The marine refuge in the Pacific coast is located within the boundaries of the new large Offshore Pacific Area of Interest, and protects underwater seamounts and several hydrothermal vents by prohibiting all bottom-contact commercial and recreational fishing activities within the refuge. In addition, 11 new marine refuges in the Gulf of St. Lawrence will make a lasting contribution to marine conservation in Canada. They aim to protect cold-water coral and sponge communities and prohibit the use of bottom-contact fishing gear, whether it be for commercial, recreational, or Aboriginal subsistence fishing.
Premier John Horgan toured the AltaGas Ridley Island Propane Export Terminal, and stated that it is an excellent model for the Province's vision of expanding sustainable resource production, creating long-term jobs and fuelling local economic development. Scheduled for opening in early 2019, the terminal is expected to be the first on Canada’s West Coast to export cleaner-burning propane from British Columbia and Alberta to Asia and other overseas markets. The export facility will be equipped to ship up to 1.2 million tonnes of processed propane annually.
Also on his tour was a visit to the Rio Tinto smelter in Kitimat on their one-year anniversary. The Rio Tinto BC Works smelter contributed $339 million to the British Columbia economy in its first full year of operation, including $190 million in annual salaries and pension plan benefits. “Rio Tinto is producing twice as much aluminum with one-third of the electricity and half of the emissions produced by their previous plant. This means they are now producing some of the lowest carbon aluminum in the world, giving them a competitive advantage at a time when consumers are looking for ways to reduce their impact on the climate,” said Premier Horgan.
Environmental and Climate Change Canada has announced fines issued this week to vessel operators under the Migratory Birds Convention Act, 1994 and the Fisheries Act. The Eyelander, a vessel owned by US company Bright Eye Fishing Corporation, has been fined $35,000 in the Provincial Court of Newfoundland and Labrador after the company pleaded guilty to violations under the Migratory Birds Convention Act, 1994. Environment and Climate Change Canada enforcement officers conducted an investigation and found that the grounding of the Eyelander within the Witless Bay Seabird Ecological Reserve caused the ship to deposit diesel fuel in an area frequented by migratory birds. As part of the investigation, 16 murre-chick carcasses were recovered from the oil sheen on the water. A $100,000 fine was issued to PF Résolu Canada Inc. after pleading guilty to violating subsection 36(3) of the Fisheries Act, namely the deposit of a deleterious substance in waters frequented by fish.
A new advisory council as been created by the British Columbia's Environment and Climate Change Strategy Ministry. The new Climate Solutions and Clean Growth Advisory Council’s work will provide strategic advice to government on areas of focus for climate action that go hand in hand with economic growth. This includes working with industry and the federal government to address the competitiveness of emissions-intensive trade-exposed sectors, to help them reduce their emissions and continue to thrive economically.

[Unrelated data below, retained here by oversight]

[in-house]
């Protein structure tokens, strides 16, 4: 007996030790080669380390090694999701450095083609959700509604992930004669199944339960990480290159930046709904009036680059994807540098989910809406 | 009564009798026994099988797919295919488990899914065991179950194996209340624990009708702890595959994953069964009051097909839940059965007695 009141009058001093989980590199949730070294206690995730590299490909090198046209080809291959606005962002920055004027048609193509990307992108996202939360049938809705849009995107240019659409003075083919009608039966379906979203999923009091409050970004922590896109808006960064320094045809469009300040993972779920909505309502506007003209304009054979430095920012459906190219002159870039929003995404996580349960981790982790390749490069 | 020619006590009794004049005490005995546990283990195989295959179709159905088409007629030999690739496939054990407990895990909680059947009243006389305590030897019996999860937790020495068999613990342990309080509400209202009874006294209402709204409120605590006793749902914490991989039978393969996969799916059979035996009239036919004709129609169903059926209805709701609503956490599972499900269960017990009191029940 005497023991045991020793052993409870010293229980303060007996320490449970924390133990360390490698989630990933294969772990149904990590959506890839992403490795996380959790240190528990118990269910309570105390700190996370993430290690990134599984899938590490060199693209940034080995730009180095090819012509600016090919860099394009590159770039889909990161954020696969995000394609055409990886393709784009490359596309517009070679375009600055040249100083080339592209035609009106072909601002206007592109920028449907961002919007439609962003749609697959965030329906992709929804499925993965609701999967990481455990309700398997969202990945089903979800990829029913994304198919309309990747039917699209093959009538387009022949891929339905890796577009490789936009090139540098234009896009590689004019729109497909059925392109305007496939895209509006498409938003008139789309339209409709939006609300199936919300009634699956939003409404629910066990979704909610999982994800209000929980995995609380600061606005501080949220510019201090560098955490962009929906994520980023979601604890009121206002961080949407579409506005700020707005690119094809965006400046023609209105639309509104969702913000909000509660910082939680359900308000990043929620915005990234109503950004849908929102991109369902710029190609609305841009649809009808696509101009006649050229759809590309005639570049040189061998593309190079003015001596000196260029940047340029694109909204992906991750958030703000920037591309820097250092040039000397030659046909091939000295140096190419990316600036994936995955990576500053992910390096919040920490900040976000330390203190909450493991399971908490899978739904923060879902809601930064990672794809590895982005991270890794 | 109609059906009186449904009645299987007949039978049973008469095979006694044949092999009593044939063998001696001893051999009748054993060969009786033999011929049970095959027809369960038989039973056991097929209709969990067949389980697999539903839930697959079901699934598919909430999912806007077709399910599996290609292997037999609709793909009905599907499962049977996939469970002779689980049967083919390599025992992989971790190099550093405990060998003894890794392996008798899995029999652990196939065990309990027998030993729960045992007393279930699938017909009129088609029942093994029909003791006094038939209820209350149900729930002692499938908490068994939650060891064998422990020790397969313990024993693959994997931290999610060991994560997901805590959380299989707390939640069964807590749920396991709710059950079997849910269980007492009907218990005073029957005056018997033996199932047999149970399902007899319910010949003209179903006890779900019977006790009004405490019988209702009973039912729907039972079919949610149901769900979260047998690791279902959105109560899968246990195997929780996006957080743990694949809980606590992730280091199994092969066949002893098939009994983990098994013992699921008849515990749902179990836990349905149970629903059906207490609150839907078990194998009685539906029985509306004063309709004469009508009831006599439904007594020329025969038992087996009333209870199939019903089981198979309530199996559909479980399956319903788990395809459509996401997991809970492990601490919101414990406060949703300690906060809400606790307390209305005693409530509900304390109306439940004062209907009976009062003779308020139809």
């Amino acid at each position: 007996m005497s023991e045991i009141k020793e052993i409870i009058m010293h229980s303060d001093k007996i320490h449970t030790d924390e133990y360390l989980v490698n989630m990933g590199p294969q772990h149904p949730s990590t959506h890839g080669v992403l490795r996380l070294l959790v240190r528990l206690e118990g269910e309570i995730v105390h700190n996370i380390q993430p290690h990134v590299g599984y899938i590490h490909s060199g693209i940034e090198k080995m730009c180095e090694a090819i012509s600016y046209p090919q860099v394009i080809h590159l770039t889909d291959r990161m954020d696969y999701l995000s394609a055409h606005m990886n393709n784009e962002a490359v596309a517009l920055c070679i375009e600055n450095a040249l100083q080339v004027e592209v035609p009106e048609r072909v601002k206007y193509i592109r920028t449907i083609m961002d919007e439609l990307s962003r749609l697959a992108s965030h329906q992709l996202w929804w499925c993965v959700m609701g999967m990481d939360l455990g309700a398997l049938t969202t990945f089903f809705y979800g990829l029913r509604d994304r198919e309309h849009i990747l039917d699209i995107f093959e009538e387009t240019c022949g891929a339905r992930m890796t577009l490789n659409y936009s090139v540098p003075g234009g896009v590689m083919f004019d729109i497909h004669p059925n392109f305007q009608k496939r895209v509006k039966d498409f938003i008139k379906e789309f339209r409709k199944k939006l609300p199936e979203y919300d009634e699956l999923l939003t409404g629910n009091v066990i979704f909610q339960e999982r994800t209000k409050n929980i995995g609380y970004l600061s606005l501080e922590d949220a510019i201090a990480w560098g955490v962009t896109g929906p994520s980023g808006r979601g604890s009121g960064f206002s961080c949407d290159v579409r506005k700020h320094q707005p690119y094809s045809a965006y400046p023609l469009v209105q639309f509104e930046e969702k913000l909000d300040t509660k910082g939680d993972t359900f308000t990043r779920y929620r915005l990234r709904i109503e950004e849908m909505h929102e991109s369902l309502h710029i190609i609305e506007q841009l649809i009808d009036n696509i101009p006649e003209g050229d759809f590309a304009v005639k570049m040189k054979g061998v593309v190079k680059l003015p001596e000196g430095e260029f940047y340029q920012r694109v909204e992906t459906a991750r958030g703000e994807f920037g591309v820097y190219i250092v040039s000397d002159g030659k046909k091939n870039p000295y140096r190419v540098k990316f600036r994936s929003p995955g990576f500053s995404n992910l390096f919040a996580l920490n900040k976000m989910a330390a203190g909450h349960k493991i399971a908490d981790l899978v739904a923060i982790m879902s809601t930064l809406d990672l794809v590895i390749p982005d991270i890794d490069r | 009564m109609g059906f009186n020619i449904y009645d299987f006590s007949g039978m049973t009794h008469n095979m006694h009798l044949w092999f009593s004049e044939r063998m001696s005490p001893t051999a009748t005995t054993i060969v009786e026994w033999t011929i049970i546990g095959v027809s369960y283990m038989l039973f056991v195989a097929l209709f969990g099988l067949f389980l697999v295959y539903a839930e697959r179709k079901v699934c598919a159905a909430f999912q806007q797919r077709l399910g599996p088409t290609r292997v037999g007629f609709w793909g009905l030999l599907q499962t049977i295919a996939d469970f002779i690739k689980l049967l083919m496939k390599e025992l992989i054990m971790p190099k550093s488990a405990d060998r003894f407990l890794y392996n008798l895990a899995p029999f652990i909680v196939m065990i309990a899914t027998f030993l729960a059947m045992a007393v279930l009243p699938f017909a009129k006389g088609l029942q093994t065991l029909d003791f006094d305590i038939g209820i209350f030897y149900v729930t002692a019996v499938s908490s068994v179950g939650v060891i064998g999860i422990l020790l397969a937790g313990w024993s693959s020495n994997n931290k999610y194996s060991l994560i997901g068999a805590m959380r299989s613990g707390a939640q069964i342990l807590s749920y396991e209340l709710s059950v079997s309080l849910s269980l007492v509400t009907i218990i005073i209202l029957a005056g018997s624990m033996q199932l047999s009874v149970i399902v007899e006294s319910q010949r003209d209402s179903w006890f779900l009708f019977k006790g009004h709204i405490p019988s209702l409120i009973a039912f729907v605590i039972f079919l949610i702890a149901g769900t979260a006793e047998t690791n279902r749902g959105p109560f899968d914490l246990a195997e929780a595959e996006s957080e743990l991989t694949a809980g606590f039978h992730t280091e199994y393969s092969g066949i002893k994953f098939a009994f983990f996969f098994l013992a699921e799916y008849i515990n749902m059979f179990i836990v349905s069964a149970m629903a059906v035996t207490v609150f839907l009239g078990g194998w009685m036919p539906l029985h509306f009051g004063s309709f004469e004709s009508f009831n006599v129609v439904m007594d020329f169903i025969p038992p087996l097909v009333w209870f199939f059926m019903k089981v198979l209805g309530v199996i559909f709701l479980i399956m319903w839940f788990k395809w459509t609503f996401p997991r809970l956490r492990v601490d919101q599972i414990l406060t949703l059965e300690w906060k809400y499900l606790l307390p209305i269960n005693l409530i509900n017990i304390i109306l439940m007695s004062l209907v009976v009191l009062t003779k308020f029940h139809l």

The Gulf Islands were the site of a simulated ferry evacuation this week, with the Joint Task Force (Pacific) (JTFP) of the Canadian Armed Forces (CAF) coordinating search and rescue operations in a large-scale, on-water exercise. The exercise is jointly managed by the Department of National Defence and the Canadian Coast Guard with coordination through the Joint Rescue Coordination Centre (JRCC) involving both air coordination by the CAF and marine rescue coordination by the Canadian Coast Guard.
Following the evacuation of the MV Coastal Renaissance, command was handed to the Canadian Coast Guard for environmental response operations. It was all part of day one of Exercise Salish Sea 2017 – a multi-agency maritime disaster training exercise happening on Oct. 25 and 26th. Partners participating in Exercise Salish Sea include: Canadian Armed Forces, Canadian Coast Guard, BC Ferries, BC Emergency Health Services, Emergency Management BC, BC Ministry of Environment, Royal Canadian Marine Search and Rescue and Public Safety Canada, among a great many others. Coastal First Nations including Nisga’a, Metlakatla, Gitxaala, Nuxalk, Heiltsuk, Haisla, and Gitga’at observed the exercise to assist in developing localized search and rescue programs.
Transport Canada has issued Ship Safety Bulletin 07/2017 to remind all foreign and Canadian vessels owners and operators of the deck watch requirements which are to be observed on their vessels, as stipulated by the Marine Personnel Regulations (MPR). Subject to Section 216 (2) (b) of the MPR, on a vessel of at least 5 gross tonnage, the deck watch shall consist of an additional person assisting the person in charge of the deck watch. This aspect is further substantiated by Chapter VIII Part 4-1 (16) of the International Convention on Standards of Training, Certification and Watchkeeping for Seafarers (STCW Convention) in which the officer in charge of the navigational watch may be the sole lookout only in daylight under certain conditions.
Regulations Amending the Administrative Monetary Penalties and Notices (CSA 2001) Regulations are published in Part I of the Canada Gazette dated October 14, 2017. The proposed Regulations are intended to enhance the department’s ability to use administrative penalties as an enforcement tool to encourage regulatory compliance. The implementation of the new proposed violations are expected to be seamless for the Canadian public, as the new requirements will be integrated into the existing Transport Canada Marine Safety administrative penalty scheme. A 30-day comment period is in effect.
The Government of Canada is reviewing the Pilotage Act to support the delivery of safe, efficient and environmentally responsible pilotage services into the future. The Pilotage Act Review will include internal and external analysis, as well as discussions with key stakeholders. On October 4, 2017, Transport Canada launched its site for public and stakeholder input at https://letstalktransportation.ca/pilotage-act-review. The forum will be open until December 29, 2017.